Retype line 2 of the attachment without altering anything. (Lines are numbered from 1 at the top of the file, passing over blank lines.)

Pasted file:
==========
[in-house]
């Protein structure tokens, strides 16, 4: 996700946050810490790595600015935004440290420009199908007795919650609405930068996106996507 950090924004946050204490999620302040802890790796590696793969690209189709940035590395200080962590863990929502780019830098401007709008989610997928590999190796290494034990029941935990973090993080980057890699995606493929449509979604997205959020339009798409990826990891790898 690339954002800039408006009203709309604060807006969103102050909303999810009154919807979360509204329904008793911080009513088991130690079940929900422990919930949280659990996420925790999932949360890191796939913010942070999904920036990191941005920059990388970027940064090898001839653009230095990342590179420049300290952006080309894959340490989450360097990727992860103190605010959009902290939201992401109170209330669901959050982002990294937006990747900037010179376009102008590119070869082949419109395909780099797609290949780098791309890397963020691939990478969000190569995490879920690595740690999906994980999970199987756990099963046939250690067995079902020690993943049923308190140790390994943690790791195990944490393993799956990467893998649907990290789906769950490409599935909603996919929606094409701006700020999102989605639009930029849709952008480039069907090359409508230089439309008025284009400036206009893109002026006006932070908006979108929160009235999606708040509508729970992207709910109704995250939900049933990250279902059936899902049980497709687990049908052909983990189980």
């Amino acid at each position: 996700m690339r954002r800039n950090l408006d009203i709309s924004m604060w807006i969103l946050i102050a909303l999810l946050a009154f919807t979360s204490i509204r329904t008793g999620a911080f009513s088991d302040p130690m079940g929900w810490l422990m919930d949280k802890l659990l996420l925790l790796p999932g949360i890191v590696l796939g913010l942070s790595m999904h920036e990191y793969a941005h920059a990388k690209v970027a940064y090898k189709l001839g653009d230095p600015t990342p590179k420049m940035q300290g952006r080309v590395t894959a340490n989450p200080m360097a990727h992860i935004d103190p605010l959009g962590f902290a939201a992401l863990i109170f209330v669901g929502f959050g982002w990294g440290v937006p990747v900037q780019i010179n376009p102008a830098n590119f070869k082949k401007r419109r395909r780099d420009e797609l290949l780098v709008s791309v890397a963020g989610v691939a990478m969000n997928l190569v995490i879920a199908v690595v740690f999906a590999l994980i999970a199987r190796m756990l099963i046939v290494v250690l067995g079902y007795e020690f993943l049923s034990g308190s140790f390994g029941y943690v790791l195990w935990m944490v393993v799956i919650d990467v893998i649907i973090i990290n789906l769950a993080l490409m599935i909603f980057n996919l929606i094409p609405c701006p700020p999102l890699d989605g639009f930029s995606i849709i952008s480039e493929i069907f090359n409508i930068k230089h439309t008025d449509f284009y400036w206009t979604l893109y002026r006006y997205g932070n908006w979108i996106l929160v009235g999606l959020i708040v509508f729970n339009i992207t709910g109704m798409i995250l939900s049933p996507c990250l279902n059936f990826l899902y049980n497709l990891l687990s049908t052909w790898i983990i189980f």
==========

């Protein structure tokens, strides 16, 4: 996700946050810490790595600015935004440290420009199908007795919650609405930068996106996507 950090924004946050204490999620302040802890790796590696793969690209189709940035590395200080962590863990929502780019830098401007709008989610997928590999190796290494034990029941935990973090993080980057890699995606493929449509979604997205959020339009798409990826990891790898 690339954002800039408006009203709309604060807006969103102050909303999810009154919807979360509204329904008793911080009513088991130690079940929900422990919930949280659990996420925790999932949360890191796939913010942070999904920036990191941005920059990388970027940064090898001839653009230095990342590179420049300290952006080309894959340490989450360097990727992860103190605010959009902290939201992401109170209330669901959050982002990294937006990747900037010179376009102008590119070869082949419109395909780099797609290949780098791309890397963020691939990478969000190569995490879920690595740690999906994980999970199987756990099963046939250690067995079902020690993943049923308190140790390994943690790791195990944490393993799956990467893998649907990290789906769950490409599935909603996919929606094409701006700020999102989605639009930029849709952008480039069907090359409508230089439309008025284009400036206009893109002026006006932070908006979108929160009235999606708040509508729970992207709910109704995250939900049933990250279902059936899902049980497709687990049908052909983990189980």